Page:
Forums » Electrical Engineering

Power dissipation of a circuit breaker

    • 27 posts
    March 4, 2019 12:33 PM PST

    How can I calculate or find out the power dissipation  of a circuit breaker?

  • March 4, 2019 2:45 PM PST

    measure the voltage across each pole (probably in the 10s of millivolts range)

    measure the current through each pole

    multiply each pole V X I

    Add the three


    Just curious - what is the context?


    • 200 posts
    March 6, 2019 6:09 PM PST

    Thanks for the suggestion of this topic, Terry.

    The procedure advised by Carl Coulter is correct for 3-phase AC Circuit Breaker in order to find the instantaneous power dissipation (at the time of measurement).

    If both of you could allow me to add few notes for the sake of knowledge of all Members:

    - For a DC Circuit Breaker, probably in the Positive pole, only one (pole) measurement is necessary - however it is necessary to open the circuit (in this same pole) to measure the current;

    - For a AC Circuit Breaker, all three (pole) phases measurements are necessary - however there is no need to open the circuit to measure the current - use clamp meter (or clamp ammeter);

    - The voltage is measured from input to output connectors (bolts) of the Circuit Breaker for better precision, even better after to check if the connectors are all correctly tightened. Carl Coulter advised tens of millivolt for a GOOD Circuit Breaker, but if you are concerned about the power dissipation of a CB we could believe that you are suspecting something is wrong, probably the CB is heating, and as often we can find so many times you can also find voltage drops across a CB from 1 Vac to 10 Vac(!!!) even for a 110Vac phase;

    - As the current (load) varies excessively and consequently voltage drop across CB poles, a good advice is to calculate the resistivity of CB poles, a more stable variable, and it is possible to do periodically monitor the quality of each pole of CB:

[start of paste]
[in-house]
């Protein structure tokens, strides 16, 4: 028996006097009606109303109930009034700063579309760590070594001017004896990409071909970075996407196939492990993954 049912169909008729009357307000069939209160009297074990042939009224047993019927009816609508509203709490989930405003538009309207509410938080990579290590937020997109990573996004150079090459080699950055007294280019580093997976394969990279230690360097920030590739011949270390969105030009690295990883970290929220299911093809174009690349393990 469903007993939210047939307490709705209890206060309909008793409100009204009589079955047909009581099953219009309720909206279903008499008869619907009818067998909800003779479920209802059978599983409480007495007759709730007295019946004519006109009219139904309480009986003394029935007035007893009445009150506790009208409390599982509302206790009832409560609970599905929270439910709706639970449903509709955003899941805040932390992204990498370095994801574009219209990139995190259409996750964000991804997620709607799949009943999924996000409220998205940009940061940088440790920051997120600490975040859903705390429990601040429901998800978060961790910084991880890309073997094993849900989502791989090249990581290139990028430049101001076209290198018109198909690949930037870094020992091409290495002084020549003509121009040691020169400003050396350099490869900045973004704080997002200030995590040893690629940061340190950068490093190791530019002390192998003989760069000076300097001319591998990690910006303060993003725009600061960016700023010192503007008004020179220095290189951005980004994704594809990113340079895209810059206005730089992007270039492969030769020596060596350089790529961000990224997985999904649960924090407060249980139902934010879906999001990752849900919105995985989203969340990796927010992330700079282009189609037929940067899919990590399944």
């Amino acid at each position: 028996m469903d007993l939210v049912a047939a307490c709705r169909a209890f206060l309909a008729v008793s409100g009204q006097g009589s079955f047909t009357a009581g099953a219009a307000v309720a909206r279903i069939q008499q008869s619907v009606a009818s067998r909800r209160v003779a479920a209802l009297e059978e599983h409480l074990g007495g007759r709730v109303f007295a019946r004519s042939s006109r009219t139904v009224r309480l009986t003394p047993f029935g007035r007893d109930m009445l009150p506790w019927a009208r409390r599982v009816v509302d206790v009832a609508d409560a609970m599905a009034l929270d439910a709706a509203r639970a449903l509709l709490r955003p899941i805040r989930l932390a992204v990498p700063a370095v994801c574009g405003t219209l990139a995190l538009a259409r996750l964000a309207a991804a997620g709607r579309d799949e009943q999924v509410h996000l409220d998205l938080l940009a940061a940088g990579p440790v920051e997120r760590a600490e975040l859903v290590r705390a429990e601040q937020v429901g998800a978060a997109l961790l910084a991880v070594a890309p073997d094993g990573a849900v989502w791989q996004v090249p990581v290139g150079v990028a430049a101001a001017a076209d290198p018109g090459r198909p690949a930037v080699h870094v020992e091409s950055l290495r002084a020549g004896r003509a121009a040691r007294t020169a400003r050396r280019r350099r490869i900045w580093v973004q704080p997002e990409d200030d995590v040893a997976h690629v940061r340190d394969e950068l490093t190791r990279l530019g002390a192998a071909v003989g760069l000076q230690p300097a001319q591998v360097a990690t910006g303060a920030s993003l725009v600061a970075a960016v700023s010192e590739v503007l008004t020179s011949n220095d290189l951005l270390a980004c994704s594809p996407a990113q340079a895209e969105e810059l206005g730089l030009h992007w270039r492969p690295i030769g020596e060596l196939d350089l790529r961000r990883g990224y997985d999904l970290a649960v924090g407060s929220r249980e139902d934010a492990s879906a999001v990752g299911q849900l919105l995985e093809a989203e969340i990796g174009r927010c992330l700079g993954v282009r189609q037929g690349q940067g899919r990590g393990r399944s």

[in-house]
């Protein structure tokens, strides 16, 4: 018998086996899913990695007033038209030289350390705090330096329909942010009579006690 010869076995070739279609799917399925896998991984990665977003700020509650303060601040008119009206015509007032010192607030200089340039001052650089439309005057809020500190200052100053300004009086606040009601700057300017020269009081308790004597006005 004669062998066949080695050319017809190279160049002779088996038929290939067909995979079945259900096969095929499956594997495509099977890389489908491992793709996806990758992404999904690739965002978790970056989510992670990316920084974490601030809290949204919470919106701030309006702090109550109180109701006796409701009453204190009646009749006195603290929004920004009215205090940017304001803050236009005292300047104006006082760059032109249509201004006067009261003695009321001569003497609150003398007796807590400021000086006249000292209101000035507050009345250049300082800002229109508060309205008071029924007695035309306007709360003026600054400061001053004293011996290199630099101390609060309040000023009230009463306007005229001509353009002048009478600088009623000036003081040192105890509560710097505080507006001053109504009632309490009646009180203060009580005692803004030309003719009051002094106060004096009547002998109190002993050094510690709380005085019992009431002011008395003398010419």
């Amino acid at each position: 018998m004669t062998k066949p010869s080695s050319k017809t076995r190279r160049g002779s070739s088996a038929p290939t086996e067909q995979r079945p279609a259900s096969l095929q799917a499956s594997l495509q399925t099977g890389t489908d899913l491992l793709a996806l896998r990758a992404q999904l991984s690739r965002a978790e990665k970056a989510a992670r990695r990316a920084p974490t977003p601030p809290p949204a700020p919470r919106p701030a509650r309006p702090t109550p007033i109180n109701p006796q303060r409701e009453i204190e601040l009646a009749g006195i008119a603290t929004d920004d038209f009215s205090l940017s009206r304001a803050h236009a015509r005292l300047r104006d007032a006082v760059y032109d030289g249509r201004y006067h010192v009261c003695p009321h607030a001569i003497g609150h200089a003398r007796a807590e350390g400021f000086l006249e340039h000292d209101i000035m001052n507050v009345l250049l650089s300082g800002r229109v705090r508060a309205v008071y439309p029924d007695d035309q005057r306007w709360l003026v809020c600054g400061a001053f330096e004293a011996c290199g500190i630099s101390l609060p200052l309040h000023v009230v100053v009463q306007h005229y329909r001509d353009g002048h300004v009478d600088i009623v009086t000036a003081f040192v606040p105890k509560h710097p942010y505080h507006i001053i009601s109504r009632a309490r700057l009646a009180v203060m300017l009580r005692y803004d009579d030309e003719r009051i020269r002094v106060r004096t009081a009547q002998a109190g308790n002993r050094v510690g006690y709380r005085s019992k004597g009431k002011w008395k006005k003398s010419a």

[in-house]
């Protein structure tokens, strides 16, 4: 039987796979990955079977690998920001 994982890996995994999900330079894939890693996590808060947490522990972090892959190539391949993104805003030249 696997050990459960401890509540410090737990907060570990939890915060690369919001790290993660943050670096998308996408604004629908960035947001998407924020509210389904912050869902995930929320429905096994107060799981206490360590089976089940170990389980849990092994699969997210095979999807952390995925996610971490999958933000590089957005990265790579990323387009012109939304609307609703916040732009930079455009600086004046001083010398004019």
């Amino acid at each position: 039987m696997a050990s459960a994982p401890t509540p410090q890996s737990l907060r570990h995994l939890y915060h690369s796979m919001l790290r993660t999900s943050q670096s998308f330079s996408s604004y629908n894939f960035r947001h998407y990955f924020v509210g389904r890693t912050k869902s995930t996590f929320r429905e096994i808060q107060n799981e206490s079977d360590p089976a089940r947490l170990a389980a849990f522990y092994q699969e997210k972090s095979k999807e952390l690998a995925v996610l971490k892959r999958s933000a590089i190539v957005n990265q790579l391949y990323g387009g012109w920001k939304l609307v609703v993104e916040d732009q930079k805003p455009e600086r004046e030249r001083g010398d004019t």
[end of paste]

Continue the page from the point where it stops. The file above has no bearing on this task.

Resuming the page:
Rp1 = Vd1 / Ii1 ;
    Rp2 = Vd2 / Ii2 ;
    Rp3 = Vd3 / Ii3 ;



    - Rp is the CB pole resistivity which may rise due to arcing and oxidation and consequent carbonization or deterioration;
    - Vd is the voltage drop across the CB pole;
    - Ii is the instantaneous current flowing to the system across the CB pole;

    - For frequent monitoring it needs to measure just one (easier) of variables for each pole, next near time: the voltage drop (Vd) or the instantaneous current (Ii). We need to measure both again when we suspect the resistivity of a pole is increasing faster, let's say, in 3 or 6 months. So for power dissipation the calculations would be:

    If voltage drop measurements were provided:

    Pd1 = Vd1^2 / Rp1 ;
    Pd2 = Vd2^2 / Rp2 ;
    Pd3 = Vd3^2 / Rp3 ;

    Or if instantaneous current measurements were provided:

    Pd1 = Ii1^2 x Rp1 ;
    Pd2 = Ii2^2 x Rp2 ;
    Pd3 = Ii3^2 x Rp3 ;

    - The total power dissipation of a CB is the sum of all its poles power dissipation:

    Pcb = Pd1 + Pd2 + Pd3 ;

    Hoping this could be of any help, Regards.

    This post was edited by Alex de Moura at March 6, 2019 6:11 PM PST
    • 1 posts
    May 12, 2019 2:43 AM PDT

    This article was made for the engineers that have specialization in electrical they have to make the power break circuit. It was not easy to be develop so I took help from this have the all data that provide me help on this project available on easy words.

    • 103 posts
    May 17, 2019 7:30 AM PDT

    This data is usually published for medium voltage breakers.